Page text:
Back in May 2002, Cisco Systems announced new software for its 12000 series routers, Globally Resilient IP (GRIP). GRIP is meant to eliminate data loss on the network even if there are circuit failures or human errors. Not a bad trick if they can do it.
Juniper Networks, of course, immediately replied that said they have had “zero packet loss” on their routers since 1998. Without making that boastful claim, Alcatel had announced that its non-stop ACEIS router would be out later this year.
What is going on here? Has information loss become so crucial? Is there a real demand for highly available networks? Or, are the network OEMs, fighting against a horrid economy, simply creating a high-tech version of the washing powder commercials of my early 1970s childhood when Tide or Bold would roll out their “new-improved” products.
Some of it is smoke and mirrors. Sorry Juniper, no one always gets a perfect score in packet exchanging. As for Cisco and Alcatel? They won’t have product out until the 3rd quarter. Other companies, better known for their work with ATM, such as Nortel, and Terabit switching, Avivi, are also moving into the extreme reliability market.
Is there really a market for IP networking that strives to reach, and surpass, 99.9999% reliability and uptime? As a matter of fact there it is, but it’s not the traditional Internet, or even extranet or intranet markets. It’s the carrier market that supplying the demand for previously unheard of uptimes for IP.
In the past, IP has always been a best-effort networking solution. IP would work on anything-even carrier pigeons (RFC-3043)-but while the message more often than not would get through, sometimes your connection would be slow, sometimes it would be fast, and sometimes you’d wonder if the backbone provider really was using carrier pigeons.
Because of its low cost and increase in reliability, IP has become more and more attractive to all carriers though, and not just ISPs and LAN administrators. So it is that, according to David Willis, Meta Group’s VP of Global Networking Strategy, that there really is “clearly a need for more reliable IP network. Carriers are more migrating more and more of their traffic to IP traffic. AT&T carrying more and more voice on their IP backbone.”
In the past, even backbone providers and major ISPs have used the slogan, “every router needs a buddy.” What that meant for those who don’t spend their times in American Network Operations Centers is that every router had a hot spare running beside it. That was fine, if when a failure finally happens your customers could live with minutes or hours as the stand-by routers built up its route tables and took over the network load.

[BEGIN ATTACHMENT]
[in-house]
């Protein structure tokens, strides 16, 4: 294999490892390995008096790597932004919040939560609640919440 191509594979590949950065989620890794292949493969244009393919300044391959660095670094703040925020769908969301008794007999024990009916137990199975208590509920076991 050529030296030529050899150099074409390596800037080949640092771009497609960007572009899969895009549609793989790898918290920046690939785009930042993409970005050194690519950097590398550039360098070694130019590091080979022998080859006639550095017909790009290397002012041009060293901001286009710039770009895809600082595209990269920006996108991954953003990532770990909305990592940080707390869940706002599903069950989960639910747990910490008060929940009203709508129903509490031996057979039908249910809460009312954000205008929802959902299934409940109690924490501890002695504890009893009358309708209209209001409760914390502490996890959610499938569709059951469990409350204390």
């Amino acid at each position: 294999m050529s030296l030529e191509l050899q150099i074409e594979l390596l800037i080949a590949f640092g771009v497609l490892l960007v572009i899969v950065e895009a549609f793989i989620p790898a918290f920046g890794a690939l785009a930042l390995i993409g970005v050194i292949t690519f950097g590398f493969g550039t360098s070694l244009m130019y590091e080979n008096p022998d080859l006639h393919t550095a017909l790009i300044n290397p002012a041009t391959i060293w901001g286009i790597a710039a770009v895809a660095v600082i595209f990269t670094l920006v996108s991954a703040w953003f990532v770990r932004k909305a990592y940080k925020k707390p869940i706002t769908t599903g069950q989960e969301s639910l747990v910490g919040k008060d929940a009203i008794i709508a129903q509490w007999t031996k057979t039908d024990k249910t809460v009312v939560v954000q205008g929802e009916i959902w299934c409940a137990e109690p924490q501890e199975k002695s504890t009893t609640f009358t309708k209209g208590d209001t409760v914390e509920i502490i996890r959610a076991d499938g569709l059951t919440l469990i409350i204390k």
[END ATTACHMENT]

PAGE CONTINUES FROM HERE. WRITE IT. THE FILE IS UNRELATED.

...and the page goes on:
When your customer is Cable & Wireless, Equant, Infonet, or WorldCom, though, minutes don’t cut it and hours are completely unacceptable. An acceptable outage time in SONET for voice, according to Seamus Crehan Senior Analyst, Dell’Oro group, is a sub-15millisecond recovery. Why such a harsh standard? Because breaks in voice traffic directly impact voice-carriers’ bottom line.
Unfortunately, according to Tim Smith, an analyst for Gartner Dataquest, IP that can handle that kind of load isn’t here yet. Willis agrees, “This wave of carrier-grade IP services is new movement. It’s not fully ready yet.
So why are the carriers making this move? Cost. IP, even when running on the highest of high-end routers, looks to be cheaper than SONET and ATM in the long run. As Val Oliva L2/3 Product Marketing Manager for Foundry Networks and a member of the 10 GEA (10-Gigabit Ethernet Alliance) Board of Directors says, “Carriers looking for ways to increase profit, they will need a new set of systems that can lower their system cost and cost of operations to increase returns.”
And, sooner rather than later, IP will provide those new systems. Willis thinks, “Cisco, which always leads in anything related to core routing, will lead. Juniper, which had been taking market share from Cisco, but is now falling back, will also be in the hunt. Alcatel and Nortel, which already have strong carrier relations thanks to their ATM switching background, will also be in the race.” He also adds that any company that’s very active in MultiProtocol Label Switching (MPLS) will have a shot.
Another question in carrier-grade IP will be whether the future will be IP running on top of existing ATM and SONET networks or on Ethernet. “Ethernet,” You ask? Yes, Ethernet.
10-Gigabit Ethernet (GbE) will be emerging as a serious competitor for OC-192 SONET by the end of 2002. If anything, 10-GbE will be in place before high reliability IP routers become commonplace. In the event, both technologies are likely to support each other in advancing IP’s case to carrier-grade customers.
Only time will tell if Oliva is right when she says that, “Ethernet is IP’s best friend, and in the end, IP wants Ethernet.” What is certain is that IP is coming to the carrier world.